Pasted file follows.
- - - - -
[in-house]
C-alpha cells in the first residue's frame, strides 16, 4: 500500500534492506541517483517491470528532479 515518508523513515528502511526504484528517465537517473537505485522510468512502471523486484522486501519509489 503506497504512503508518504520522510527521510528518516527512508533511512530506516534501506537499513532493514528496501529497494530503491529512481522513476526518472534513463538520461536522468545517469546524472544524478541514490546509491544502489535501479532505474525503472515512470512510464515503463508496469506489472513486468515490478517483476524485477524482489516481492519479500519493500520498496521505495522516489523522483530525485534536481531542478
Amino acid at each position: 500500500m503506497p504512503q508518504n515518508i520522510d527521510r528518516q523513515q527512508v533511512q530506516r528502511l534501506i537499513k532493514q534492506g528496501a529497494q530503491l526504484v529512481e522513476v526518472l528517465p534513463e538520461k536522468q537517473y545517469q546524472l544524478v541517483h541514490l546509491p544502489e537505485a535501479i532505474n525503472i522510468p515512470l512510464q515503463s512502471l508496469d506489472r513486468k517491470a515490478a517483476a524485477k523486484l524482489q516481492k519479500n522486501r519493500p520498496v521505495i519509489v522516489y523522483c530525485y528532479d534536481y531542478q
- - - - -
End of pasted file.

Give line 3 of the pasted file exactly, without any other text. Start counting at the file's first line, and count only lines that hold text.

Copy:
Amino acid at each position: 500500500m503506497p504512503q508518504n515518508i520522510d527521510r528518516q523513515q527512508v533511512q530506516r528502511l534501506i537499513k532493514q534492506g528496501a529497494q530503491l526504484v529512481e522513476v526518472l528517465p534513463e538520461k536522468q537517473y545517469q546524472l544524478v541517483h541514490l546509491p544502489e537505485a535501479i532505474n525503472i522510468p515512470l512510464q515503463s512502471l508496469d506489472r513486468k517491470a515490478a517483476a524485477k523486484l524482489q516481492k519479500n522486501r519493500p520498496v521505495i519509489v522516489y523522483c530525485y528532479d534536481y531542478q